For example, some documents within an enterprise might be releaseable only to a limited set of business partners, while other documents are publicly releaseable. If you want to manage them within the same repository, comments on these documents might have all kinds of releaseability caveats.

Another issue that is seem also outside the soc net realm is the problem of aggregation: while individual data points might be harmless, the aggregate of many such data points might become sensitive.

Traditionally, this problem has been solved by creating the appropriate meta data. In addition, you want to apply the most strict releaseability policy by default.

This is obviously less than ideal, but - to my knowledge - the only truly privacy preserving approach.

Conor P. Cahill said...

Out of curiosity, on what social network does bob get to tell whether or not Alice's post was public?

At least on facebook, Bob just knows that Alice's post showed up in his newsfeed.

And what, exactly does "public" mean for Bob when talking about Alice's posts? If she shares her posts with her networks but not the rest of the world, is that public? If she has at least one "not visible by xyz" setting, does that mean it isn't public?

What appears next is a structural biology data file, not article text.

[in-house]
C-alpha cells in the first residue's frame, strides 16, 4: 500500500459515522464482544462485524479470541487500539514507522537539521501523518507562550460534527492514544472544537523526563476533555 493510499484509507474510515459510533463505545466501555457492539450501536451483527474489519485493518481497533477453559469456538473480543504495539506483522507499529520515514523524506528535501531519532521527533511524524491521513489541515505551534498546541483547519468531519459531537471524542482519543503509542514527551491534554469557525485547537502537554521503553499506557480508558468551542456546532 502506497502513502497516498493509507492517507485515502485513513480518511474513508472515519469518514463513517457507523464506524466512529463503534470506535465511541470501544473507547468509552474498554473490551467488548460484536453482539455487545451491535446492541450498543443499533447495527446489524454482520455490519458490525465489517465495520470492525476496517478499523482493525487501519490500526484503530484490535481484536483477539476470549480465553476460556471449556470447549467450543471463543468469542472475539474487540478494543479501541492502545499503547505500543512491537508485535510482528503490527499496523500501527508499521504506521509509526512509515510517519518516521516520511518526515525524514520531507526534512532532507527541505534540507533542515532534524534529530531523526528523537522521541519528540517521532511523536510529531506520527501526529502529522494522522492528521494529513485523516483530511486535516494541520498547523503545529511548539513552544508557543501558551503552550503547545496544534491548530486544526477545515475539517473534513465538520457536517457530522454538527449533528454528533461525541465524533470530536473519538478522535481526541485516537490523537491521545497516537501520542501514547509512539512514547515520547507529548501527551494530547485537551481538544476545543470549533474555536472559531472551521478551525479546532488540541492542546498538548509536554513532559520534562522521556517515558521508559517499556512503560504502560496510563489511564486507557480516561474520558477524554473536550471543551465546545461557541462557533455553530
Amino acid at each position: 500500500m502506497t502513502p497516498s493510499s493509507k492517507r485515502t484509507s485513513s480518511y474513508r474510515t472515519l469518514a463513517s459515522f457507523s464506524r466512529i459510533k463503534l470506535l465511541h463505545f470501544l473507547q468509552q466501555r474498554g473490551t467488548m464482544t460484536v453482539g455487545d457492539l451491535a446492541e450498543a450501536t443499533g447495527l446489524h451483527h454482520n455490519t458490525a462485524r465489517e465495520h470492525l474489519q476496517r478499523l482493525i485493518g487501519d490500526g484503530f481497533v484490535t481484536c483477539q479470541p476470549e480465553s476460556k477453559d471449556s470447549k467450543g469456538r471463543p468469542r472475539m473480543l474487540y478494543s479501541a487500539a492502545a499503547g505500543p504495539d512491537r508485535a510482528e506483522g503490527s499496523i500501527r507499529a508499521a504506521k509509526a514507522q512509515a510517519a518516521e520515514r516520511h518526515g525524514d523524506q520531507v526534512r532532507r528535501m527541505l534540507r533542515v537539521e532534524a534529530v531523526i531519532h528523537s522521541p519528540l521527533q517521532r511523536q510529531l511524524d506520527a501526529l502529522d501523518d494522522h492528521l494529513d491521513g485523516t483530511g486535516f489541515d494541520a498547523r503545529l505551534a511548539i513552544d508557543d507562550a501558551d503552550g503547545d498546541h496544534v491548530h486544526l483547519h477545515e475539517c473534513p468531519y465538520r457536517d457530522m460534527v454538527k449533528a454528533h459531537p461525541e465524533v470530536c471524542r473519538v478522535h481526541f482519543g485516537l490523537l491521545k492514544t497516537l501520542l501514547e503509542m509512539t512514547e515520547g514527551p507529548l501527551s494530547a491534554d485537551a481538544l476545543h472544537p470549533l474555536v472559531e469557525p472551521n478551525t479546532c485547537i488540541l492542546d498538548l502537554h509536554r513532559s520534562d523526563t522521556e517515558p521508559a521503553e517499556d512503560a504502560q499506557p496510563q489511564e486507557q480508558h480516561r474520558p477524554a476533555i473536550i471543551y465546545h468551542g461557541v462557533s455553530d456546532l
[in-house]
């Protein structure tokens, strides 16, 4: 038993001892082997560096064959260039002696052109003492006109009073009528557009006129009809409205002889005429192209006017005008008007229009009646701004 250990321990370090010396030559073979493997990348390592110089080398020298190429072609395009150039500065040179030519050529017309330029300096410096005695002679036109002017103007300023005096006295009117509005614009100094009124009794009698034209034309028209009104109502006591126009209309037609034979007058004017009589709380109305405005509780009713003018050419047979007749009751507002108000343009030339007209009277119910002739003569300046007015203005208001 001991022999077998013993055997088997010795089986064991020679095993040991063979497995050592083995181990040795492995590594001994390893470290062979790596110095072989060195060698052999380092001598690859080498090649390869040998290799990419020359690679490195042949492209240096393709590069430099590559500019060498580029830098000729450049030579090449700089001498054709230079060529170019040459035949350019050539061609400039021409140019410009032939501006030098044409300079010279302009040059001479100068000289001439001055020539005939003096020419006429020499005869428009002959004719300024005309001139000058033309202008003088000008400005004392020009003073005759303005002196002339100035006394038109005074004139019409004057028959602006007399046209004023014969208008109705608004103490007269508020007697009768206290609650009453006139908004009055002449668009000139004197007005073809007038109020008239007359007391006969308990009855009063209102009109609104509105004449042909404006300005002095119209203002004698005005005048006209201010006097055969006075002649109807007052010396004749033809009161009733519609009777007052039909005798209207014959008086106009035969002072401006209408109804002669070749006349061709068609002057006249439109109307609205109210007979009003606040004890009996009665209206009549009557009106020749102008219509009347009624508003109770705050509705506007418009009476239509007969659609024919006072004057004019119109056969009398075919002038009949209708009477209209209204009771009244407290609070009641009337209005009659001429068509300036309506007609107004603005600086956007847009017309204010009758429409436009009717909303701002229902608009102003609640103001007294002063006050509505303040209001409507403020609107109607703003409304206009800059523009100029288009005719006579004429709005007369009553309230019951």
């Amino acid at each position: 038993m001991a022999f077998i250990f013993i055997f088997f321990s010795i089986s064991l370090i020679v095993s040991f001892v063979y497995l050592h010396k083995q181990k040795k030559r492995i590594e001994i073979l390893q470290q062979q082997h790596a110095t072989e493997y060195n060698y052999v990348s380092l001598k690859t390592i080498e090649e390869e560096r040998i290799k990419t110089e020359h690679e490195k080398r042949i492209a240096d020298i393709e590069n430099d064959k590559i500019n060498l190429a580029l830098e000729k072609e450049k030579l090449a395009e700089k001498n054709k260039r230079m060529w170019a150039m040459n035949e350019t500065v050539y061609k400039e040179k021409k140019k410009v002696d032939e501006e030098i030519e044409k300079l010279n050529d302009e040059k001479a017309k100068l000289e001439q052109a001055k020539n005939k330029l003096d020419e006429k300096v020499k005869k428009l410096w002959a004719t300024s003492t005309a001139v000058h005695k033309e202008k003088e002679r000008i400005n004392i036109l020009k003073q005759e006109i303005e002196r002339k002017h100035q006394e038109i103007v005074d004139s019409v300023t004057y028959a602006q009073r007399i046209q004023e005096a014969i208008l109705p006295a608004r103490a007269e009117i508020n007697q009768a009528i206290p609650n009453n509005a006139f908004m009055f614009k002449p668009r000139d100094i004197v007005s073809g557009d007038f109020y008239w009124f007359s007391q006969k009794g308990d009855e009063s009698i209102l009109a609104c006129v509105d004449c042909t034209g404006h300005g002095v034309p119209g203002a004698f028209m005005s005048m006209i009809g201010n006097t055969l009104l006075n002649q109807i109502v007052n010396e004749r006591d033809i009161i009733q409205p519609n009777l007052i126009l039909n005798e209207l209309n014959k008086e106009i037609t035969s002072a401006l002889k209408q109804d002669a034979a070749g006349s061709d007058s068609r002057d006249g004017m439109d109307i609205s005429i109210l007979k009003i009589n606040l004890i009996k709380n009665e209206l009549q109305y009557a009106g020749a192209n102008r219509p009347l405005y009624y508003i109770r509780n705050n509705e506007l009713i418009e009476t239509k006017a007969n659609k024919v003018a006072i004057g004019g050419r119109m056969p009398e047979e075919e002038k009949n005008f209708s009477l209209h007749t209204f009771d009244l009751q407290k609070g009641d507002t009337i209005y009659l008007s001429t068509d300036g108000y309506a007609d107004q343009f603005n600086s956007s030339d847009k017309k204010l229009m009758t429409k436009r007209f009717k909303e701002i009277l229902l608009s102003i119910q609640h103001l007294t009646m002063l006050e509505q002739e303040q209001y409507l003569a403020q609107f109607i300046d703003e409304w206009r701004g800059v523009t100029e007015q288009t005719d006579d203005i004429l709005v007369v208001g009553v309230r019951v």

I also think it can be a privacy leak if Bob is able to see what Alice's publicity settings are (just imagine that Alice has set it so that her husband can't see the post -- I don't think she would appreciate it if others who could see the post could tell that her husband was blocked).

George Fletcher said...

So part of the problem is that Bob can't tell that Alice's post is "public" when it show's up on frendz. In Facebook, you can hover your mouse over the lock icon and it will tell you the "visibility" of that post. However, that is just Facebook's "visibility" not the "visibility" of the activity that was cross posted into Facebook.

Now if all the Facebook comments just stayed within the Facebook social network, there wouldn't be any issues. The problem arises, when the comments are re-aggregated with the original activity.

When that happens, Bob's comment goes from friends-of-friend to public (at least in this example).

You raise a good point about the PII of the "privacy setting" itself. I agree that if the privacy settings are that specific, they shouldn't be shared with everyone else.

What I do think needs to be shared, is the exposure/reach of my comment when I leave it. If I know that only friends will see the comment, I might say something different than if I know the comment will be public and searchable by Google:)

Conor P. Cahill said...

As far as I know you can't tell the publishing level of another's post on Facebook.

You get that lock icon on your own posts and that tells you what the publishing level is for your items.

However, the lock does not appear on posts by others, even when they post to your profile.

At least that's the way it appears to me. Perhaps you've found some hidden feature that lets you see the lock symbol when you look at posts on my profile that weren't made by you.